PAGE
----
“As you saw in the videos, one of two things happen: Their muscles contract like a severe charley horse all over their bodies, and they fall down,” Berg said. That makes it harder for people to comply with police orders.

“We just don’t believe that the Taser is the answer,” Berg said.

GRO, representatives of the Mid-Missouri American Civil Liberties Union, the Mid-Missouri Fellowship of Reconciliation and the NAACP want the City Council to reconsider, if not rescind, its decision. A scroll containing the names of 350 people who have died in the U.S. after being Tasered was ceremoniously unrolled to reiterate what they said is the key issue: safety.

No city officials attended the morning news conference. But reached by telephone after the event, Columbia Mayor Darwin Hindman said the public had ample opportunity to weigh in on the decision.

“Every opportunity for discussion was provided, but nobody called for it,” Hindman said. “I’m satisfied with the decision.”

Interim Police Chief Tom Dresner said that the police department is proceeding with the addition of 40 X26 Tasers to its inventory — bringing the total to 78 — with training planned for September.

“We think it’s unfortunate that GRO has decided that this is a problem,” Dresner said. “The Taser is a tool that helps police officers nationwide avoid violent confrontations and lessens the injuries that result from them.”

“We’ve had this tool in service for the last three years and we haven’t received a single complaint from anyone who was Tasered,” Dresner said.

But Berg said he’s concerned about how police officers use the weapons. Should the City Council’s decision remain unchanged, Berg said he plans to ask the council to adopt strict procedures for officer accountability. If or when a civilian review board is established, Berg said he hoped it would oversee police use of Tasers.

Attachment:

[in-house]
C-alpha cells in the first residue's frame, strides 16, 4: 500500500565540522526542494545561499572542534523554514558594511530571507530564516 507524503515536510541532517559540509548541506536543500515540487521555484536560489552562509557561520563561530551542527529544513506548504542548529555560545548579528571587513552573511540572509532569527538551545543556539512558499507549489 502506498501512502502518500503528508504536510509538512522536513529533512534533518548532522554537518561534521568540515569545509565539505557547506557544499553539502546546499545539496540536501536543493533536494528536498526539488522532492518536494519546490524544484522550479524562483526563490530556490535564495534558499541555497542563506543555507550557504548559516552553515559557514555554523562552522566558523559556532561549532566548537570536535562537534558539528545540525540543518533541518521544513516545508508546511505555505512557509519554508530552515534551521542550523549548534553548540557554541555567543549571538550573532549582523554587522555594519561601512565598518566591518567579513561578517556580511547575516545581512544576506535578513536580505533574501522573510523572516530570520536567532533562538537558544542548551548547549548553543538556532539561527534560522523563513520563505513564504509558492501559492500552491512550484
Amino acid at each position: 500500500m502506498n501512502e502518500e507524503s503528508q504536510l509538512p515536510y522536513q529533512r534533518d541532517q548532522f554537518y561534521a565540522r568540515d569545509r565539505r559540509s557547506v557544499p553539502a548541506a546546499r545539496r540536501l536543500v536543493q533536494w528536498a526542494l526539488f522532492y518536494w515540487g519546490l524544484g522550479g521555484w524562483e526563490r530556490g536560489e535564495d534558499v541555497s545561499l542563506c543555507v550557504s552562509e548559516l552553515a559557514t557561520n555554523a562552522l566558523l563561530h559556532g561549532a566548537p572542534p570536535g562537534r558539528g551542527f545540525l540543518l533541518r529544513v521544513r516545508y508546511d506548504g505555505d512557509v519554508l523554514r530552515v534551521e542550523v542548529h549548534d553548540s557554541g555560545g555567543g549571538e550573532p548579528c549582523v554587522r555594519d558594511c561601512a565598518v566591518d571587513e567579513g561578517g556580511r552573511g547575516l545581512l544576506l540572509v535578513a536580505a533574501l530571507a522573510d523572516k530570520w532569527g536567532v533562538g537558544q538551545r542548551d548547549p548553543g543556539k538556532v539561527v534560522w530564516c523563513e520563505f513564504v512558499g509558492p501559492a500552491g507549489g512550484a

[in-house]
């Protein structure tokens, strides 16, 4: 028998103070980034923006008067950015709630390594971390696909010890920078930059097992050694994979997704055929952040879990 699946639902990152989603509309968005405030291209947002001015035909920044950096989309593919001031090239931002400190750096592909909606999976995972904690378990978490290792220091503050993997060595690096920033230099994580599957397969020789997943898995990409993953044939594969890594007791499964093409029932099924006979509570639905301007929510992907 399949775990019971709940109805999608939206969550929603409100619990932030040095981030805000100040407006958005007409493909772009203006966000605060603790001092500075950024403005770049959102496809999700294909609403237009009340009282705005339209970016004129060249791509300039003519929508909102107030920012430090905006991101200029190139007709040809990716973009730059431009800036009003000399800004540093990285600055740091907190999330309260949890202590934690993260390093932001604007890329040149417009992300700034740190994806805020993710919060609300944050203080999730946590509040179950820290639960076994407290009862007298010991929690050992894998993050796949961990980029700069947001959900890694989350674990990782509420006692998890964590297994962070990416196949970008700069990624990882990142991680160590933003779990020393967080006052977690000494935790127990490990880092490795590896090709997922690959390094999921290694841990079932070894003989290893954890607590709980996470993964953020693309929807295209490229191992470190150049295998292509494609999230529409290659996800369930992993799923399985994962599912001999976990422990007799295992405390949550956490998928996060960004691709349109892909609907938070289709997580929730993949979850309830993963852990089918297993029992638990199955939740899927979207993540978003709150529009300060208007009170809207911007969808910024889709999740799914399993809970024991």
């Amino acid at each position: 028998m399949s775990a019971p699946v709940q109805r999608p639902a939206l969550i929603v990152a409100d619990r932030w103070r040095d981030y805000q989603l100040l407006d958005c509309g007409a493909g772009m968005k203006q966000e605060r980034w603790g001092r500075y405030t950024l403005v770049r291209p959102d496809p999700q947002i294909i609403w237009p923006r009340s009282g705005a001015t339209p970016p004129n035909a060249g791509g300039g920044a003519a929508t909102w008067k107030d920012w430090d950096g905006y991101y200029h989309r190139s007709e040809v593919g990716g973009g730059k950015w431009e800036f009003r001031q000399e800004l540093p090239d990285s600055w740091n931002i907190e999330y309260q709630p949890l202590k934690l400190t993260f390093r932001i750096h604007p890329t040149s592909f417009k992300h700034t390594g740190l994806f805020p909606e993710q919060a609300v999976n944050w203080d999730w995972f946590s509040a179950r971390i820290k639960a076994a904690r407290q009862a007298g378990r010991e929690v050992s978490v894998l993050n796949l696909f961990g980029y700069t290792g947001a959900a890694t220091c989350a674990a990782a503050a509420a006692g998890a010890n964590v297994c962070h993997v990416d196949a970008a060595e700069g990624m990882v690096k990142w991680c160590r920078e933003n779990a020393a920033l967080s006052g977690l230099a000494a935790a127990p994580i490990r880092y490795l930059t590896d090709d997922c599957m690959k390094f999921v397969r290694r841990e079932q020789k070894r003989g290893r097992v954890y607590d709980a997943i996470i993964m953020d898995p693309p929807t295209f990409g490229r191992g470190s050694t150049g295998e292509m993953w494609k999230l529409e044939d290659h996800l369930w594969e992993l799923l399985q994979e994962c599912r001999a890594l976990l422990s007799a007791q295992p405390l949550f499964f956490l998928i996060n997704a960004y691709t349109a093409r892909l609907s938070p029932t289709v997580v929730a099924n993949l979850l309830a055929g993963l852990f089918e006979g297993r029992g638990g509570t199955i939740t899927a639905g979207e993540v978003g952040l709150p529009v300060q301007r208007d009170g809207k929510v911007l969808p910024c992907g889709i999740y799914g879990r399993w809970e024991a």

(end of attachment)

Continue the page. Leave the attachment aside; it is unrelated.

Dresner said that officers are already required to file a report whenever a Taser is used. Additionally, there is technology inside of the device that logs usage information.

“There is a computer inside of it and every time the voltage is triggered, it records the date and time,” Dresner said. “No one in our police department has the ability to change that data. That’s one of the safeguards built in against abuse.”

Another safeguard involves the Columbia Police Department’s Use of Force policy, which advises officers to aim Tasers at the subject’s back, legs or other major muscle groups.

Dresner added that officers will use the Tasers when faced with resistance.

“As soon as we say the magic words, ‘You’re under arrest,’ the law requires compliance,” he said.

Berg said he also hoped the police department would further define situations appropriate for Taser use.

“If an officer is trying to give someone a ticket and they refuse, it’s not appropriate,” Berg said.

Dresner said that he and a certified Taser instructor will attend GRO’s next meeting on Tasers at 6:30 p.m. Tuesday, July 15 at the Labor Temple.


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Comments

Tom O'Sullivan July 1, 2008 | 8:07 a.m.

I think the GRO and the ACLU once again showed they are nothing but an advocacy group for criminals. Both groups are completely uninformed about TASER use. Mayor Hindman and the City Council did the right thing by allowing the use of TASERS.

Tom O'Sullivan
1407 Rosemary Lane